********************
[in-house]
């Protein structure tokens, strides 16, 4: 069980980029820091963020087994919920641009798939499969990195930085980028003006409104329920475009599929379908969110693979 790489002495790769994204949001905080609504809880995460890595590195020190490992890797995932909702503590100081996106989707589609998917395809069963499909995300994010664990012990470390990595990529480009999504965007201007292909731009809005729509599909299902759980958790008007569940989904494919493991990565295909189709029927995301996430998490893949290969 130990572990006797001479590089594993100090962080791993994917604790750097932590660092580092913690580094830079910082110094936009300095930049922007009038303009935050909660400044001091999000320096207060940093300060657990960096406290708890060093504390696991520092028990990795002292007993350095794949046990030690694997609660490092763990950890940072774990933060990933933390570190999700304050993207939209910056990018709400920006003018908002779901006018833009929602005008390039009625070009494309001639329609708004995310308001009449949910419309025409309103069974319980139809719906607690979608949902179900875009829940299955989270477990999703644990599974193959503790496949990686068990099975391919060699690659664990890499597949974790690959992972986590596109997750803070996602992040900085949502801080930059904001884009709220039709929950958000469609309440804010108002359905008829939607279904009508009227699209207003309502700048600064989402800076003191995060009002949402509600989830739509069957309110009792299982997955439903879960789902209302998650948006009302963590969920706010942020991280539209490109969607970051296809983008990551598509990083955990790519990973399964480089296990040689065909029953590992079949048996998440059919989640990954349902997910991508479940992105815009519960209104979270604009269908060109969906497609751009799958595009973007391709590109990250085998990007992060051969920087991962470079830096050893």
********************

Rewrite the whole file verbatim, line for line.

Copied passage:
[in-house]
């Protein structure tokens, strides 16, 4: 069980980029820091963020087994919920641009798939499969990195930085980028003006409104329920475009599929379908969110693979 790489002495790769994204949001905080609504809880995460890595590195020190490992890797995932909702503590100081996106989707589609998917395809069963499909995300994010664990012990470390990595990529480009999504965007201007292909731009809005729509599909299902759980958790008007569940989904494919493991990565295909189709029927995301996430998490893949290969 130990572990006797001479590089594993100090962080791993994917604790750097932590660092580092913690580094830079910082110094936009300095930049922007009038303009935050909660400044001091999000320096207060940093300060657990960096406290708890060093504390696991520092028990990795002292007993350095794949046990030690694997609660490092763990950890940072774990933060990933933390570190999700304050993207939209910056990018709400920006003018908002779901006018833009929602005008390039009625070009494309001639329609708004995310308001009449949910419309025409309103069974319980139809719906607690979608949902179900875009829940299955989270477990999703644990599974193959503790496949990686068990099975391919060699690659664990890499597949974790690959992972986590596109997750803070996602992040900085949502801080930059904001884009709220039709929950958000469609309440804010108002359905008829939607279904009508009227699209207003309502700048600064989402800076003191995060009002949402509600989830739509069957309110009792299982997955439903879960789902209302998650948006009302963590969920706010942020991280539209490109969607970051296809983008990551598509990083955990790519990973399964480089296990040689065909029953590992079949048996998440059919989640990954349902997910991508479940992105815009519960209104979270604009269908060109969906497609751009799958595009973007391709590109990250085998990007992060051969920087991962470079830096050893």